Inspirations… (Jan. 27, 2017)


The Women’s March was truly inspiring. I took part in my own small way. Our small North Carolina town had 1,500 people turn out. I was gobsmacked, because we are just not that big a town. There were 17,000 people marching in Raleigh. Here are some wonderful photos of the marchers around the world. What I loved about this protest is how positive it was, to counteract the terrible negativity we’ve been seeing from elected officials; women and men  from all backgrounds came together in solidarity, to support one another, and to start building a movement, rather than to tear down.

The news this week has not been so inspiring, I’m sorry to say, but in troubled times, people always turn to literature. Literature gives us a blueprint for how to deal with life, and that’s why telling stories is so important. One such story is George Orwell’s 1984, which is selling out this week in response to the newly coined phrase “alternative facts.” 1984 is a touchstone book for me; here’s what I wrote about it a few years ago, also in response to the political climate. Now, unfortunately, Orwell’s vision seems even more prescient. 

For those of you who, like me, feel somewhat overwhelmed by current events, this article is a must-read: “How to #StayOutraged without Losing Your Mind.” There is some important advice here–follow it.

And now, a ray of sunshine–more great news in overdue filmed adaptations: Neil Gaiman’s Good Omens is being adapted as a limited series by Amazon, joining American Gods on Hulu.

I leave you with the inevitable reading list (always more to read!). If you have already gobbled up 1984 and are looking for more dystopias, here’s a short list of recommendations that seem particularly well-suited for the current political climate:

  • Fahrenheit 451 by Ray Bradbury
  • The Handmaid’s Tale by Margaret Atwood
  • The Children of Men by P. D. James
  • Parable of the Sower  and Parable of the Talents by Octavia Butler
  • When She Woke by Hillary Jordan
  • “The Ones Who Walk Away from Omelas” by Ursula K. Le Guin

12 Banned Books to Read

This is the week that we celebrate books that have been banned or challenged. Usually, the books are banned from school libraries or from being taught in school. The reasons given seem valid–sexual content, dirty language, racism–but dig a little deeper and you’ll generally find that the true reason is that these books seem dangerous. Often the ideas they contain are challenging–to authority, to established institutions, to the status quo. Perhaps this is why so much effort is made to keep these books out of the hands of children. Yet, the very act of challenging these books brings them to our attention and creates a handy reading list full of dangerous ideas. Here is my recommended reading list of banned or challenged books, one for each month in the year. Share them with a child you know.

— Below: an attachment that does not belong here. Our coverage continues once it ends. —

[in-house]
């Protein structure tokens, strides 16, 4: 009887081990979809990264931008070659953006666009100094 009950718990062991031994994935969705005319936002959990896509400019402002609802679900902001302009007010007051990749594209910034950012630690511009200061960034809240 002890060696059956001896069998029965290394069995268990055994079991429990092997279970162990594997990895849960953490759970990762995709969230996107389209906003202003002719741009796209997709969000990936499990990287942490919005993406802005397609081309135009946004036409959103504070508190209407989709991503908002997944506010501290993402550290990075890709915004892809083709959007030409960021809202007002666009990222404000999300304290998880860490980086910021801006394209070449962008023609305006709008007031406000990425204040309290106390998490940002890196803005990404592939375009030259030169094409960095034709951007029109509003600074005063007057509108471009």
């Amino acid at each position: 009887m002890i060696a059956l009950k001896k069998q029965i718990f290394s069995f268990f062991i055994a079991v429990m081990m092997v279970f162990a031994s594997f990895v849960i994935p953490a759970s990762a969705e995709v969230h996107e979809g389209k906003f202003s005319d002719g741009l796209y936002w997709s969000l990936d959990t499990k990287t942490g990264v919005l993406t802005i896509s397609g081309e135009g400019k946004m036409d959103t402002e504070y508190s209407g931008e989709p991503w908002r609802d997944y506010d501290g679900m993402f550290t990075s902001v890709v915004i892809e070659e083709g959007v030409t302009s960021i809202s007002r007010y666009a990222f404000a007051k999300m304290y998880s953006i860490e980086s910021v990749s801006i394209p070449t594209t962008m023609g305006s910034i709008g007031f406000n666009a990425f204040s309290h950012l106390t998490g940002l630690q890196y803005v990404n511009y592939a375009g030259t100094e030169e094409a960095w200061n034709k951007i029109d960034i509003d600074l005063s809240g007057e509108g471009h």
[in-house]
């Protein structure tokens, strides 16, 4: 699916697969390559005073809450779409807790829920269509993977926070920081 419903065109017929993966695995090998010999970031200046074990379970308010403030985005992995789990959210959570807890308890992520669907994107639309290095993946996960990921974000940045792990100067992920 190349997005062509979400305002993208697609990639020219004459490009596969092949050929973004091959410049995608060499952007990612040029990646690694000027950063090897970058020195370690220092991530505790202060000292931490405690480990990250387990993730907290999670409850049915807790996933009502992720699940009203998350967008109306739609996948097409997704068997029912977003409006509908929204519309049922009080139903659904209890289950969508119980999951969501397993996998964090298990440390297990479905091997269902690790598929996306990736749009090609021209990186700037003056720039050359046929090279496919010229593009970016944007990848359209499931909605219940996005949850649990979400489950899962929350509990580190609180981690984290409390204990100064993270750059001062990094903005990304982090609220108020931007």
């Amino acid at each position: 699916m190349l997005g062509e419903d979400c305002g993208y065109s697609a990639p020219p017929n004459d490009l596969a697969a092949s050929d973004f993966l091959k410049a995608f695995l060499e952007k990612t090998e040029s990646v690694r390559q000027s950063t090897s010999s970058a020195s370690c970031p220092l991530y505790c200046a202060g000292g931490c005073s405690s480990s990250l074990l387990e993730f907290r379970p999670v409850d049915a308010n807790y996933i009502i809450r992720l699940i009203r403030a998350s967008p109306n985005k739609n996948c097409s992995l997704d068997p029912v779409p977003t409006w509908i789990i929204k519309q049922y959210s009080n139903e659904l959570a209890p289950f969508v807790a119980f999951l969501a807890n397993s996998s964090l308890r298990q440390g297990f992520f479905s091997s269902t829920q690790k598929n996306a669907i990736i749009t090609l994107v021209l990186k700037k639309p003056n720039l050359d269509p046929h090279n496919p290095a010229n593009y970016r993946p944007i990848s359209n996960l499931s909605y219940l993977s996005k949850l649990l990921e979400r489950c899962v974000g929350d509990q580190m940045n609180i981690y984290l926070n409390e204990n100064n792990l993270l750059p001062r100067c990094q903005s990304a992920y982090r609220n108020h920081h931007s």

Animal Farm by George Orwell The Adventures of Huckleberry Finn by Mark TwainThe Diary of a Young Girl by Anne FrankAlice's Adventures in Wonderland by Lewis CarrollFahrenheit 451 by Ray BradburyTo Kill a Mockingbird by Harper LeeThe Hobbit by JRR TolkienHarry Potter and the Sorcerer's Stone by JK RowlingWatership Down by Richard AdamsCharlie and the Chocolate Factory by Roald DahlThe Catcher in the Rye by JD SalingerThe Giver by Lois Lowry

The most influential books of the 20th century…

I spent all morning researching and writing this answer to the Quora question: What 20th-century novel has been most influential in shaping mindsets and changing lives? So I thought I’d share my answer here as well.

It is hard to pick just one novel, but I think that 1984 by George Orwell is the most influential novel of the 20th century. It’s not the first dystopian novel, but it defined for most people what a dystopian government is and influenced every dystopian novel that followed. It introduced many terms and concepts into our language: Orwellian, Big Brother, groupthink, thought police. It describes the dangers of totalitarianism and oppression, and persuades citizens to be vigilant against government corruption in order to safeguard democracy. Even today, it influences political figures, judges and ordinary citizens in guarding against government over-reach when it comes to mass surveillance, loss of individual rights and personal freedoms, and manipulation of public opinion.